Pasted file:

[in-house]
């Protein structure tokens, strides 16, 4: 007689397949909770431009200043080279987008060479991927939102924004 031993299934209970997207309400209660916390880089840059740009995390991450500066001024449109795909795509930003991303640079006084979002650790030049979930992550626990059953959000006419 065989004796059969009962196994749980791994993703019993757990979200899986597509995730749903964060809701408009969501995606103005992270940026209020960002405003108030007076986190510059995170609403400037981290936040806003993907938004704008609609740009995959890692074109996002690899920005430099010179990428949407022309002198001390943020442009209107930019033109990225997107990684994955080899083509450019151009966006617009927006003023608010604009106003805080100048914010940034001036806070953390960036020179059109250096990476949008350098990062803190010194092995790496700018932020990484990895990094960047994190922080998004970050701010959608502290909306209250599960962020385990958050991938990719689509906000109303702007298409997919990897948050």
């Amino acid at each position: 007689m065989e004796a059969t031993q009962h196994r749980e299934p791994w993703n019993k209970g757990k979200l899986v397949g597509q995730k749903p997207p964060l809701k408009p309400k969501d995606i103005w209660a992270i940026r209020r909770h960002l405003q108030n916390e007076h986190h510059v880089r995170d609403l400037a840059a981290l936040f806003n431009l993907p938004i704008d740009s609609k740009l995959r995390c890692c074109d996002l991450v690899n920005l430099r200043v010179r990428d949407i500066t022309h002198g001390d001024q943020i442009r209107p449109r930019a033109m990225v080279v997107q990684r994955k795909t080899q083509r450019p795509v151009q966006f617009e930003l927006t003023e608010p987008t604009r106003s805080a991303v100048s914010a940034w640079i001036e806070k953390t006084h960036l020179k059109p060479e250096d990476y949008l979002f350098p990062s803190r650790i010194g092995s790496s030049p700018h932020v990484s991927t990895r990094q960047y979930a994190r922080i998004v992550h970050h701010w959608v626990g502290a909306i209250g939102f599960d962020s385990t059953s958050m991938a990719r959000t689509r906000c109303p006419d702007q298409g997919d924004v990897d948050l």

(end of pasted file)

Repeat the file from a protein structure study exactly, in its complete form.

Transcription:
[in-house]
């Protein structure tokens, strides 16, 4: 007689397949909770431009200043080279987008060479991927939102924004 031993299934209970997207309400209660916390880089840059740009995390991450500066001024449109795909795509930003991303640079006084979002650790030049979930992550626990059953959000006419 065989004796059969009962196994749980791994993703019993757990979200899986597509995730749903964060809701408009969501995606103005992270940026209020960002405003108030007076986190510059995170609403400037981290936040806003993907938004704008609609740009995959890692074109996002690899920005430099010179990428949407022309002198001390943020442009209107930019033109990225997107990684994955080899083509450019151009966006617009927006003023608010604009106003805080100048914010940034001036806070953390960036020179059109250096990476949008350098990062803190010194092995790496700018932020990484990895990094960047994190922080998004970050701010959608502290909306209250599960962020385990958050991938990719689509906000109303702007298409997919990897948050």
């Amino acid at each position: 007689m065989e004796a059969t031993q009962h196994r749980e299934p791994w993703n019993k209970g757990k979200l899986v397949g597509q995730k749903p997207p964060l809701k408009p309400k969501d995606i103005w209660a992270i940026r209020r909770h960002l405003q108030n916390e007076h986190h510059v880089r995170d609403l400037a840059a981290l936040f806003n431009l993907p938004i704008d740009s609609k740009l995959r995390c890692c074109d996002l991450v690899n920005l430099r200043v010179r990428d949407i500066t022309h002198g001390d001024q943020i442009r209107p449109r930019a033109m990225v080279v997107q990684r994955k795909t080899q083509r450019p795509v151009q966006f617009e930003l927006t003023e608010p987008t604009r106003s805080a991303v100048s914010a940034w640079i001036e806070k953390t006084h960036l020179k059109p060479e250096d990476y949008l979002f350098p990062s803190r650790i010194g092995s790496s030049p700018h932020v990484s991927t990895r990094q960047y979930a994190r922080i998004v992550h970050h701010w959608v626990g502290a909306i209250g939102f599960d962020s385990t059953s958050m991938a990719r959000t689509r906000c109303p006419d702007q298409g997919d924004v990897d948050l």